Early Childhood Kindergarten Program (4.5 – 6 years)
☼ Kindergarten (4.5 – 6 años)
Horario: 8:30 a.m. – 12 p.m. – 5 días en semana
En este programa se continúa el ritmo y las actividades del programa preescolar, con actividades más complejas enfocadas a sentar la base para la futura vida académica del niño.
Our Waldorf Early Childhood Program is structured to provide a gradual transition from the life of the home to the structure of an elementary school. It is based upon the simple yet profound concepts of imitation, repetition, and creative play. We also use the name “Kindergarten” because in the literal interpretation it means “children’s garden”. This is the image that we choose to carry on behalf of the young child: a place where childhood is considered a valid and honorable experience, not a time to be rushed toward adulthood.
In the Kindergarten, a child will gradually become accustomed to working within a group, listening to stories, interacting with a teacher, and following a daily routine, while at the same time being aided in his or her development as an individual through the encouragement of creative play, practical life skills, and artistic opportunities. The teacher deeply understands the young child and the need for movement, as well as the child’s devotion to learning about the world through imitating everything he or she experiences.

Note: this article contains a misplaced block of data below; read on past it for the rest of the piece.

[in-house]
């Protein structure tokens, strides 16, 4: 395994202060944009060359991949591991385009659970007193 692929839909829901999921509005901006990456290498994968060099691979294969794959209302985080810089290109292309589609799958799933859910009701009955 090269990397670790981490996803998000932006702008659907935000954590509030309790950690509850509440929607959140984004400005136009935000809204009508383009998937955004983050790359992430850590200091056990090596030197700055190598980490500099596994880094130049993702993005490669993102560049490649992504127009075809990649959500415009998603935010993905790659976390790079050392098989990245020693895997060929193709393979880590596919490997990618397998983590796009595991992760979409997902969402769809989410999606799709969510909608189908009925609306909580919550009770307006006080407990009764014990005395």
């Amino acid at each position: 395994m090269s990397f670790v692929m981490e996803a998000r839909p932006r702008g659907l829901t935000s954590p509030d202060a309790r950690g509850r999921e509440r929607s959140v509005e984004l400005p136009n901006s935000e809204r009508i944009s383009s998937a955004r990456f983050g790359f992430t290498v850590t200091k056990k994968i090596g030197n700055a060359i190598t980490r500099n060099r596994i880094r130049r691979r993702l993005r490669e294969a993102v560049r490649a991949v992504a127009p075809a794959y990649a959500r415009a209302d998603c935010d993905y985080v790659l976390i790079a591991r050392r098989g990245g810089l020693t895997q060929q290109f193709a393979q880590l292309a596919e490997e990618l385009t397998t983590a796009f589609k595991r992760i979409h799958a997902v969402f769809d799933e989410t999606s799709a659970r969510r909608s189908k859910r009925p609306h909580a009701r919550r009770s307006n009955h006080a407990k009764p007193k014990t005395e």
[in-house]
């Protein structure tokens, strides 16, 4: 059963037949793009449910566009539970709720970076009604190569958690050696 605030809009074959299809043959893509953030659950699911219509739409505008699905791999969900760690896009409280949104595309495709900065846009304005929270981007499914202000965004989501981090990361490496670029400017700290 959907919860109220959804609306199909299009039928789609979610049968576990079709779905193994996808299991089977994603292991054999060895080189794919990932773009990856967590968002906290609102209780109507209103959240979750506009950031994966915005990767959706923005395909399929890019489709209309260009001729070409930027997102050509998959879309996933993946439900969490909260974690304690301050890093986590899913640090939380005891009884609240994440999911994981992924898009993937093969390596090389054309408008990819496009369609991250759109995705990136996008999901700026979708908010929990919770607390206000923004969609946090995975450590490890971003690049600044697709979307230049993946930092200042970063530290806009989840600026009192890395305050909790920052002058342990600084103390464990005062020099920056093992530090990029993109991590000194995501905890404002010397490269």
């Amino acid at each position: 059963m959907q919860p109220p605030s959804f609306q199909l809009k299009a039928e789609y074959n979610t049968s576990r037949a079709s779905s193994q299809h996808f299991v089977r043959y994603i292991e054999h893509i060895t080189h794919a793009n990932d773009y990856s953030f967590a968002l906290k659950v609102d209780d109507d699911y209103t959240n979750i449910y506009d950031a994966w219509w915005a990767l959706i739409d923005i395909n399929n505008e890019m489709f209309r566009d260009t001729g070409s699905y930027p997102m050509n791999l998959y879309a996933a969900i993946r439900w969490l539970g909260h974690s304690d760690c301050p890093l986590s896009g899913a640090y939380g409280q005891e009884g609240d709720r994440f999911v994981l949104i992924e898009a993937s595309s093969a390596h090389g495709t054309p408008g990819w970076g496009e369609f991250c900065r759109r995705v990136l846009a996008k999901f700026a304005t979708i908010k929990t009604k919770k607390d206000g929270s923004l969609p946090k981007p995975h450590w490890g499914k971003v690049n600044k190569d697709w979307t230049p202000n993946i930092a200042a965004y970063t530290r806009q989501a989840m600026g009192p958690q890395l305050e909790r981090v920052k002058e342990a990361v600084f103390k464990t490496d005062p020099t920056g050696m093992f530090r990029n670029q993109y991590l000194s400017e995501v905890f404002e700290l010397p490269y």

Here are some of the core activities of the Waldorf Early Childhood Program and the significance of each in relationship to lifelong learning:
Creative Play Time
The children have a long period of time during which they are encouraged to imagine and play with a wide variety of natural materials and playthings, following their own initiative. During this time, the teacher is involved in preparing the snack, sewing, cleaning, making toys or any of a number of practical activities with which the children are welcome to participate. An atmosphere of work and play permeates the room. Within the activities of play, children integrate the world and practice their life skills such as movement and balance, sensory integration, speech and language capacity, social and emotional interactions, and imaginative and cognitive development.
Being able to follow a train of thought or carry a task to completion is very important to later schooling, such as solving complicated math problems or writing a report, as well as throughout life.
The class is brought together to sing songs and recite verses with the teacher. These may be connected with the seasons, a particular fairy tale or story, or just part of the general lore of childhood. Circle time also includes developmental movement activities with the songs and verses.
Repeating and remembering verses sets the stage for the more intense memory work that will be required in elementary school. Repetition is also recently lauded as a foundation for healthy brain development. Rhyming sounds and alliteration found in poems and songs educate the ear, forming the beginnings of spelling and phonics. Directed movement is a basis for healthy brain development.
Artistic and Craft Activity